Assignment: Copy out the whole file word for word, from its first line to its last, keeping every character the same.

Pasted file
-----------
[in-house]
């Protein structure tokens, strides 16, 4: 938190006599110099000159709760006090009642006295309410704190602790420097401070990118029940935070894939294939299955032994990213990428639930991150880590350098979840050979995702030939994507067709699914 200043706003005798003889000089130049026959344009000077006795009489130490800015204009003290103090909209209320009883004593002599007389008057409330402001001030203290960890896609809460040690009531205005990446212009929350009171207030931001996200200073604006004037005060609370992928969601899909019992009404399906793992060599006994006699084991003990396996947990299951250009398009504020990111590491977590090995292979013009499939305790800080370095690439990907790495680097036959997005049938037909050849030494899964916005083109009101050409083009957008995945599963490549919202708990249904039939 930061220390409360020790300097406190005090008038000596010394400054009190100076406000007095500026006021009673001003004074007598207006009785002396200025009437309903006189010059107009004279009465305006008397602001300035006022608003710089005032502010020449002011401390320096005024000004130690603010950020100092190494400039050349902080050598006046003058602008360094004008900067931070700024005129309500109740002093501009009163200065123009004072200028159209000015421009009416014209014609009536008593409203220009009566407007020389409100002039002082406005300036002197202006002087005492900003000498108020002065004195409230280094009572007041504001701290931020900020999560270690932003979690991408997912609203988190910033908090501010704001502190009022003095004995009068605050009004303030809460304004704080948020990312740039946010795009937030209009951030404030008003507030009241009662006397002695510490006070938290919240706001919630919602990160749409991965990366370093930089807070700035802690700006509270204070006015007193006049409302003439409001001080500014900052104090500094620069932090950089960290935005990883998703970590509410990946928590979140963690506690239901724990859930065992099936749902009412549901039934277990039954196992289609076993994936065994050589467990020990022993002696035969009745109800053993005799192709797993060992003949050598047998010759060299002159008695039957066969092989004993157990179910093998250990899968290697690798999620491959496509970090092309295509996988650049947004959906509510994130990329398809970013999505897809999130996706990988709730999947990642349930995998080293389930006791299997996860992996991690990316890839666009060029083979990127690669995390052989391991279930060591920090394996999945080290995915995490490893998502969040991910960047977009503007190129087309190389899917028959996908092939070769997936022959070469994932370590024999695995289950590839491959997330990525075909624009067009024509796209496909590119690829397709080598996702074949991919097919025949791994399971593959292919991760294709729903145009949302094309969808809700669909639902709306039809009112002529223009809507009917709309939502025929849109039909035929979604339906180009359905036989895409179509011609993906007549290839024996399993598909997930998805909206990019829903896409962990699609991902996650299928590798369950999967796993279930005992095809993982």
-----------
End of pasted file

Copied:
[in-house]
């Protein structure tokens, strides 16, 4: 938190006599110099000159709760006090009642006295309410704190602790420097401070990118029940935070894939294939299955032994990213990428639930991150880590350098979840050979995702030939994507067709699914 200043706003005798003889000089130049026959344009000077006795009489130490800015204009003290103090909209209320009883004593002599007389008057409330402001001030203290960890896609809460040690009531205005990446212009929350009171207030931001996200200073604006004037005060609370992928969601899909019992009404399906793992060599006994006699084991003990396996947990299951250009398009504020990111590491977590090995292979013009499939305790800080370095690439990907790495680097036959997005049938037909050849030494899964916005083109009101050409083009957008995945599963490549919202708990249904039939 930061220390409360020790300097406190005090008038000596010394400054009190100076406000007095500026006021009673001003004074007598207006009785002396200025009437309903006189010059107009004279009465305006008397602001300035006022608003710089005032502010020449002011401390320096005024000004130690603010950020100092190494400039050349902080050598006046003058602008360094004008900067931070700024005129309500109740002093501009009163200065123009004072200028159209000015421009009416014209014609009536008593409203220009009566407007020389409100002039002082406005300036002197202006002087005492900003000498108020002065004195409230280094009572007041504001701290931020900020999560270690932003979690991408997912609203988190910033908090501010704001502190009022003095004995009068605050009004303030809460304004704080948020990312740039946010795009937030209009951030404030008003507030009241009662006397002695510490006070938290919240706001919630919602990160749409991965990366370093930089807070700035802690700006509270204070006015007193006049409302003439409001001080500014900052104090500094620069932090950089960290935005990883998703970590509410990946928590979140963690506690239901724990859930065992099936749902009412549901039934277990039954196992289609076993994936065994050589467990020990022993002696035969009745109800053993005799192709797993060992003949050598047998010759060299002159008695039957066969092989004993157990179910093998250990899968290697690798999620491959496509970090092309295509996988650049947004959906509510994130990329398809970013999505897809999130996706990988709730999947990642349930995998080293389930006791299997996860992996991690990316890839666009060029083979990127690669995390052989391991279930060591920090394996999945080290995915995490490893998502969040991910960047977009503007190129087309190389899917028959996908092939070769997936022959070469994932370590024999695995289950590839491959997330990525075909624009067009024509796209496909590119690829397709080598996702074949991919097919025949791994399971593959292919991760294709729903145009949302094309969808809700669909639902709306039809009112002529223009809507009917709309939502025929849109039909035929979604339906180009359905036989895409179509011609993906007549290839024996399993598909997930998805909206990019829903896409962990699609991902996650299928590798369950999967796993279930005992095809993982």